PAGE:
Draft King Analysis|
January 9, 2012
Lou Pickney, DraftKing.com
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Congrats to Alabama for their victory over LSU in the BCS Championship Game tonight. My hope is that frustration about the SEC vs. SEC rematch will put further pressure on the powers that be to adopt a playoff system. The 16-team system laid out in Death To The BCS by Dan Wetzel makes the most sense to me, but something has to be done to fix the broken system we have in place now.
The NFL's Wild Card Weekend quartet of games ended with all four home teams victorious. There are obvious angles that you can expect to be hit over the head with this week (e.g. all things Tim Tebow, Matt Ryan dropping to 0-3 in playoff games, the Saints not having to punt against Detroit, etc.), but there are plenty of other notes and considerations that warrant noting from this past weekend, particularly as they apply to the draft.
The NFL is still woefully slow on announcing its draft slotting, which is odd since the tiebreaker (strength of schedule) is something that can be calculated rather easily. But it took some work last night to figure out the #22 and #23 slots, with the Falcons (whose first-round pick belongs to Cleveland) having a weaker strength of schedule than Detroit, who ended up at #23.
Here's the slotting for the four teams that lost this past weekend:
21. Cincinnati Bengals (9-7)
22. Cleveland Browns, via Atlanta Falcons (10-6)
23. Detroit Lions (10-6)
24. Pittsburgh Steelers (12-4)
This draft pick distribution system is an improvement over the old one that locked teams in with their regular season record, save for the two Super Bowl participants. The change meant no more "insult to injury" situations like what happened to the Patriots in the 2009 NFL Draft. New England, despite losing Tom Brady to injury for the year in week one, went 11-5 in 2008 yet missed the playoffs... and then had to suffer the indignation of having their draft slot end up several slots below 8-8 San Diego, which made the playoffs thanks to winning its division despite having just a .500 record. Ouch.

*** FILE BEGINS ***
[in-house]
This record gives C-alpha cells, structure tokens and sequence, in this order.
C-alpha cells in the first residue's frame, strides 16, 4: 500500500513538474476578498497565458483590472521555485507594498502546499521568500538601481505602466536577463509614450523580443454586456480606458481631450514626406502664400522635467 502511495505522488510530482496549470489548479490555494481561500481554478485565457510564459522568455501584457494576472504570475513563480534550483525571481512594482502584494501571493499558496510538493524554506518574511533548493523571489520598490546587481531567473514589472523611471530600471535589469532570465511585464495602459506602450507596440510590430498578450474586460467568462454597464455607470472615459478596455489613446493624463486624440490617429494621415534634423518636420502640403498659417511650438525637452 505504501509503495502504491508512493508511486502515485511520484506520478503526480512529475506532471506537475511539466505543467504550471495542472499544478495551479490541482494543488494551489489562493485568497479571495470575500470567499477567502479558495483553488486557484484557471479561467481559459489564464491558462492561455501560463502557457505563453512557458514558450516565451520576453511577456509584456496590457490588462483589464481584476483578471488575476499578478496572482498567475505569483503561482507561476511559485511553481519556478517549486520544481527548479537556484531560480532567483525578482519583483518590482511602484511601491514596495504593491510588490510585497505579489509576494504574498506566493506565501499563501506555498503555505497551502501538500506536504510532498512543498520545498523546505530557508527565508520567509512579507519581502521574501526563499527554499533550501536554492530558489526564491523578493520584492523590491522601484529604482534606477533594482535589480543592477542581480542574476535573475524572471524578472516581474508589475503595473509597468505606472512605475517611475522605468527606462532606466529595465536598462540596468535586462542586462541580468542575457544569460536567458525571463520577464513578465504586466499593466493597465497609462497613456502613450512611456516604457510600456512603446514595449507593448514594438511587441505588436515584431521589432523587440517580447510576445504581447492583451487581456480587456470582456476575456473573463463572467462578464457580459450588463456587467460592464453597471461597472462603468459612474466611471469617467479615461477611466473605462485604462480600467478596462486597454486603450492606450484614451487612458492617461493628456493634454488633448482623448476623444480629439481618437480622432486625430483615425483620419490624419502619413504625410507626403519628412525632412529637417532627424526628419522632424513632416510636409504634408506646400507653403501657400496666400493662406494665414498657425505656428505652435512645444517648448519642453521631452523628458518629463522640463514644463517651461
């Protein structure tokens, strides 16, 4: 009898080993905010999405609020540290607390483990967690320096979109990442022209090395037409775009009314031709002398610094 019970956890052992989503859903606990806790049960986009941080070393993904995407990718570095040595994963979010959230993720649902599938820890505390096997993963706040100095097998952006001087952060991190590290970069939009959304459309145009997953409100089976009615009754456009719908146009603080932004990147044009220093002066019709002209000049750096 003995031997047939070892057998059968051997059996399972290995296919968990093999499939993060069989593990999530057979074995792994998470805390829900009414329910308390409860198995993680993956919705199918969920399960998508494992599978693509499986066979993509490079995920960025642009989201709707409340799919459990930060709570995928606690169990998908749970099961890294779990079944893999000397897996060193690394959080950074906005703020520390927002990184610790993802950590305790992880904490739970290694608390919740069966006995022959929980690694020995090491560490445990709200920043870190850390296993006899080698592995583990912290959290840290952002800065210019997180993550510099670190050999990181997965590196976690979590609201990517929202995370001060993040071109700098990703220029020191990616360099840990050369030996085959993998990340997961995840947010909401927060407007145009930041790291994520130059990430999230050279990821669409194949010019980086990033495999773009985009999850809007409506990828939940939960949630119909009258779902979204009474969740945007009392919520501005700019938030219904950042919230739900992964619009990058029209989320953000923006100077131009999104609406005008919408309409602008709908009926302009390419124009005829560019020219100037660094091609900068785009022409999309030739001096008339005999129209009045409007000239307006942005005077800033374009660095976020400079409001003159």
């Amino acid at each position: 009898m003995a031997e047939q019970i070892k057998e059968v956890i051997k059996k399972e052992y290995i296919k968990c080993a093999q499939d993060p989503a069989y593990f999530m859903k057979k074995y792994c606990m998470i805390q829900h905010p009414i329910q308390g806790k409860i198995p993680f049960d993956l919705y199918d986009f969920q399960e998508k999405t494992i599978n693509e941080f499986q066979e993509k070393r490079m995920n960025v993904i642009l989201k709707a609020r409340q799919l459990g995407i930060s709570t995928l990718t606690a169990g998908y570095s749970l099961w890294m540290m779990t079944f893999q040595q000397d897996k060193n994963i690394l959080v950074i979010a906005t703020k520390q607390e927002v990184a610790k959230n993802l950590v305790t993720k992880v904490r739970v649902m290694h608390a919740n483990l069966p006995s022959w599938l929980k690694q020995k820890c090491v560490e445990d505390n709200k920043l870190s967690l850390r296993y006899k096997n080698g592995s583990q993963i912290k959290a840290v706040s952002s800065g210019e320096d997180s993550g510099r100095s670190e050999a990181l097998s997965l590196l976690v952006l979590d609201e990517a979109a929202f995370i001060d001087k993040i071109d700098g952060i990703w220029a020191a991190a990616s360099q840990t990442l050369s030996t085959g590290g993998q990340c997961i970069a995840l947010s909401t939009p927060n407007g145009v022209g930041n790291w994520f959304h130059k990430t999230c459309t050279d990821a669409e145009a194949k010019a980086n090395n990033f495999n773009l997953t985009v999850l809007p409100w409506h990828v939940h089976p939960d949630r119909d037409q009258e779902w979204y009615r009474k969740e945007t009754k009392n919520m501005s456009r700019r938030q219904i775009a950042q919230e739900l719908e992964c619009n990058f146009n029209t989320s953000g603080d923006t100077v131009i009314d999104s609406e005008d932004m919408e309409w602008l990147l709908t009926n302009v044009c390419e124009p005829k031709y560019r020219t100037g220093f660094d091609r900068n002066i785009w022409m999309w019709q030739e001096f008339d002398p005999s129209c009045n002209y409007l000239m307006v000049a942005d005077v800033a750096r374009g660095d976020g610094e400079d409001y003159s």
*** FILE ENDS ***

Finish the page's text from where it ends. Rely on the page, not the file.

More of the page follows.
The NFL wisely changed the draft order rules soon thereafter to ensure that the twenty teams that missed the playoffs would end up with the top 20 pick slots in the draft, regardless of their regular season records.
Colts owner Jim Irsay says his team will draft Andrew Luck at #1 overall, and I believe him on that. Trying to project beyond that is difficult at this point since the Rams still need to hire a new general manager and a new head coach, and the Rams hold the #2 overall pick in the 2012 NFL Draft.
The options for St. Louis are plentiful. With Matt Barkley and Landry Jones deciding to return to college for 2012, the volume of elite rookie QB prospects is lower than had been anticipated, and a team wanting someone like Baylor QB Robert Griffin III might be inclined to make a huge offer to the Rams for the #2 overall pick. If the Rams keep the pick, they will have a wide variety of elite prospects from which to choose, including Oklahoma State WR Justin Blackmon, USC offensive tackle Matt Kalil, or even LSU CB Morris Claiborne.
Cleveland caught a break with Atlanta losing, as the Falcons' exit from the playoffs means that their first-round pick, traded as part of the deal to move up in last year's draft and select Julio Jones, will be at #22 overall. With two first-round selections in their pocket, the Browns will have considerable flexibility in the upcoming draft.
In short, it's unclear how even the early portion of the 2012 NFL Draft will turn out, in no small part because of how much uncertainty surrounds teams holding high picks and also because of the potential for free agent signings to impact team needs ahead of April 26-28, 2012. But, as more pieces are added to the puzzle (including a full, final list of underclassmen leaving early for the NFL), it should become at least somewhat easier to accurately project how the draft will play out.